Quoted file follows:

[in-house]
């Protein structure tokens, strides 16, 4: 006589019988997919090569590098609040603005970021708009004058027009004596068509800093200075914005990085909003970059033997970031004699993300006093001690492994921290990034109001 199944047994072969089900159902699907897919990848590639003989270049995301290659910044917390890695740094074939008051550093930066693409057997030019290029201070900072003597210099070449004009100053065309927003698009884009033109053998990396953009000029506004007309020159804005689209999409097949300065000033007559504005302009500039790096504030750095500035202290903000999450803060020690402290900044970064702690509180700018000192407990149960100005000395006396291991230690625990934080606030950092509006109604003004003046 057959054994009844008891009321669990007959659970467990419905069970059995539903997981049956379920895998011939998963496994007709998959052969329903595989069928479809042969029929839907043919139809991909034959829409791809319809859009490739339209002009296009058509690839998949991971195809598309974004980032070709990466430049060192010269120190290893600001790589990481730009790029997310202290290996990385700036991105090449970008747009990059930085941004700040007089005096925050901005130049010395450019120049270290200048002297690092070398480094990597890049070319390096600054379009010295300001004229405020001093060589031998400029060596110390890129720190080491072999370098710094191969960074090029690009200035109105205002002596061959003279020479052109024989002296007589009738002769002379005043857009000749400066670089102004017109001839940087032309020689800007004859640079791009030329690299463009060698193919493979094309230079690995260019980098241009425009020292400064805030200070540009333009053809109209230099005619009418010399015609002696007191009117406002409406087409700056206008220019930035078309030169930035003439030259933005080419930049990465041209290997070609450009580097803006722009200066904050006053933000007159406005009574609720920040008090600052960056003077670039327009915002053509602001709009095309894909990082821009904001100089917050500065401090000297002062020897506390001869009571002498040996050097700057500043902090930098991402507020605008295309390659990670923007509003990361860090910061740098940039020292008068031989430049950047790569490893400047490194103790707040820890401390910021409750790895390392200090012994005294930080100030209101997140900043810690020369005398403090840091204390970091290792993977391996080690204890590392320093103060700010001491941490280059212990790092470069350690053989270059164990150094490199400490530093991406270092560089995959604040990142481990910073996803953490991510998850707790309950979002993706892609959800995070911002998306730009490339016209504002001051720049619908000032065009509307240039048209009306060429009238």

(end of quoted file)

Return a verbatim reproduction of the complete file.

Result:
[in-house]
């Protein structure tokens, strides 16, 4: 006589019988997919090569590098609040603005970021708009004058027009004596068509800093200075914005990085909003970059033997970031004699993300006093001690492994921290990034109001 199944047994072969089900159902699907897919990848590639003989270049995301290659910044917390890695740094074939008051550093930066693409057997030019290029201070900072003597210099070449004009100053065309927003698009884009033109053998990396953009000029506004007309020159804005689209999409097949300065000033007559504005302009500039790096504030750095500035202290903000999450803060020690402290900044970064702690509180700018000192407990149960100005000395006396291991230690625990934080606030950092509006109604003004003046 057959054994009844008891009321669990007959659970467990419905069970059995539903997981049956379920895998011939998963496994007709998959052969329903595989069928479809042969029929839907043919139809991909034959829409791809319809859009490739339209002009296009058509690839998949991971195809598309974004980032070709990466430049060192010269120190290893600001790589990481730009790029997310202290290996990385700036991105090449970008747009990059930085941004700040007089005096925050901005130049010395450019120049270290200048002297690092070398480094990597890049070319390096600054379009010295300001004229405020001093060589031998400029060596110390890129720190080491072999370098710094191969960074090029690009200035109105205002002596061959003279020479052109024989002296007589009738002769002379005043857009000749400066670089102004017109001839940087032309020689800007004859640079791009030329690299463009060698193919493979094309230079690995260019980098241009425009020292400064805030200070540009333009053809109209230099005619009418010399015609002696007191009117406002409406087409700056206008220019930035078309030169930035003439030259933005080419930049990465041209290997070609450009580097803006722009200066904050006053933000007159406005009574609720920040008090600052960056003077670039327009915002053509602001709009095309894909990082821009904001100089917050500065401090000297002062020897506390001869009571002498040996050097700057500043902090930098991402507020605008295309390659990670923007509003990361860090910061740098940039020292008068031989430049950047790569490893400047490194103790707040820890401390910021409750790895390392200090012994005294930080100030209101997140900043810690020369005398403090840091204390970091290792993977391996080690204890590392320093103060700010001491941490280059212990790092470069350690053989270059164990150094490199400490530093991406270092560089995959604040990142481990910073996803953490991510998850707790309950979002993706892609959800995070911002998306730009490339016209504002001051720049619908000032065009509307240039048209009306060429009238």